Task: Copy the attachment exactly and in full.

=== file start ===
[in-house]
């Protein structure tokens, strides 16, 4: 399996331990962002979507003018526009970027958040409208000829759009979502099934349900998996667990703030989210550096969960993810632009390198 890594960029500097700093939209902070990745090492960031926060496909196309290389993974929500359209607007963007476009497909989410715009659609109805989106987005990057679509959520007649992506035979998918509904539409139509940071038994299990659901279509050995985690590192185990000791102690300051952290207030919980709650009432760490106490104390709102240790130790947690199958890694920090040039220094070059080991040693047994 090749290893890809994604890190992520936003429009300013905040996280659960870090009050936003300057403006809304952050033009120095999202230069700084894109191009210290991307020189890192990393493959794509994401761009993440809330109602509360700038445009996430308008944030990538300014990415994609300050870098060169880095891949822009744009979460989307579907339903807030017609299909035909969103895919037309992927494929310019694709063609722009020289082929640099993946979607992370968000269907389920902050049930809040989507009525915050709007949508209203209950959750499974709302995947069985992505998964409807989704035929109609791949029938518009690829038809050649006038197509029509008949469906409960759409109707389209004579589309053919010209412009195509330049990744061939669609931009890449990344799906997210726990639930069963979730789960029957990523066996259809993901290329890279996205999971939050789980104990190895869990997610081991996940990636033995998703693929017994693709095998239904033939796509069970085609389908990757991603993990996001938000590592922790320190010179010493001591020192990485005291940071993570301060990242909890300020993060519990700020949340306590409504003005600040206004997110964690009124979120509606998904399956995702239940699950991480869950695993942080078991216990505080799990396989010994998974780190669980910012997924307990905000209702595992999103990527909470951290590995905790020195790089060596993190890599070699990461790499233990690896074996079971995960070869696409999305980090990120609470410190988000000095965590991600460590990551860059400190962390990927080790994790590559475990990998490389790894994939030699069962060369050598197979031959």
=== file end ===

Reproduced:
[in-house]
């Protein structure tokens, strides 16, 4: 399996331990962002979507003018526009970027958040409208000829759009979502099934349900998996667990703030989210550096969960993810632009390198 890594960029500097700093939209902070990745090492960031926060496909196309290389993974929500359209607007963007476009497909989410715009659609109805989106987005990057679509959520007649992506035979998918509904539409139509940071038994299990659901279509050995985690590192185990000791102690300051952290207030919980709650009432760490106490104390709102240790130790947690199958890694920090040039220094070059080991040693047994 090749290893890809994604890190992520936003429009300013905040996280659960870090009050936003300057403006809304952050033009120095999202230069700084894109191009210290991307020189890192990393493959794509994401761009993440809330109602509360700038445009996430308008944030990538300014990415994609300050870098060169880095891949822009744009979460989307579907339903807030017609299909035909969103895919037309992927494929310019694709063609722009020289082929640099993946979607992370968000269907389920902050049930809040989507009525915050709007949508209203209950959750499974709302995947069985992505998964409807989704035929109609791949029938518009690829038809050649006038197509029509008949469906409960759409109707389209004579589309053919010209412009195509330049990744061939669609931009890449990344799906997210726990639930069963979730789960029957990523066996259809993901290329890279996205999971939050789980104990190895869990997610081991996940990636033995998703693929017994693709095998239904033939796509069970085609389908990757991603993990996001938000590592922790320190010179010493001591020192990485005291940071993570301060990242909890300020993060519990700020949340306590409504003005600040206004997110964690009124979120509606998904399956995702239940699950991480869950695993942080078991216990505080799990396989010994998974780190669980910012997924307990905000209702595992999103990527909470951290590995905790020195790089060596993190890599070699990461790499233990690896074996079971995960070869696409999305980090990120609470410190988000000095965590991600460590990551860059400190962390990927080790994790590559475990990998490389790894994939030699069962060369050598197979031959």